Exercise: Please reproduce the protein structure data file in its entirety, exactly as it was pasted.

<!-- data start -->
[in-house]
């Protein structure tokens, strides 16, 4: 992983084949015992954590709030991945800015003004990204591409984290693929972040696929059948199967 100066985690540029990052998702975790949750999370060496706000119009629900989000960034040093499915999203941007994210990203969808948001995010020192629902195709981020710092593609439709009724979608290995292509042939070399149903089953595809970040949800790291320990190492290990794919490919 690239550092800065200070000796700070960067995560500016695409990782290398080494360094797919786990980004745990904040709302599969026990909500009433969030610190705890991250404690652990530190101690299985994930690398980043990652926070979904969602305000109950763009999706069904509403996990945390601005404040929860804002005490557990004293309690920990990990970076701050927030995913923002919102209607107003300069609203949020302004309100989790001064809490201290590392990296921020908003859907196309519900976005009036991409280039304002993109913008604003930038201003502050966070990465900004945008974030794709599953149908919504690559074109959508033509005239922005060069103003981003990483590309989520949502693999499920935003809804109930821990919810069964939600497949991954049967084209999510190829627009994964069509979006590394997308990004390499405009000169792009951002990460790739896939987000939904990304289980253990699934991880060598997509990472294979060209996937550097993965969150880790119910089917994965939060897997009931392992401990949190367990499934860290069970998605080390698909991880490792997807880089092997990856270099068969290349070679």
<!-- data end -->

[in-house]
């Protein structure tokens, strides 16, 4: 992983084949015992954590709030991945800015003004990204591409984290693929972040696929059948199967 100066985690540029990052998702975790949750999370060496706000119009629900989000960034040093499915999203941007994210990203969808948001995010020192629902195709981020710092593609439709009724979608290995292509042939070399149903089953595809970040949800790291320990190492290990794919490919 690239550092800065200070000796700070960067995560500016695409990782290398080494360094797919786990980004745990904040709302599969026990909500009433969030610190705890991250404690652990530190101690299985994930690398980043990652926070979904969602305000109950763009999706069904509403996990945390601005404040929860804002005490557990004293309690920990990990970076701050927030995913923002919102209607107003300069609203949020302004309100989790001064809490201290590392990296921020908003859907196309519900976005009036991409280039304002993109913008604003930038201003502050966070990465900004945008974030794709599953149908919504690559074109959508033509005239922005060069103003981003990483590309989520949502693999499920935003809804109930821990919810069964939600497949991954049967084209999510190829627009994964069509979006590394997308990004390499405009000169792009951002990460790739896939987000939904990304289980253990699934991880060598997509990472294979060209996937550097993965969150880790119910089917994965939060897997009931392992401990949190367990499934860290069970998605080390698909991880490792997807880089092997990856270099068969290349070679």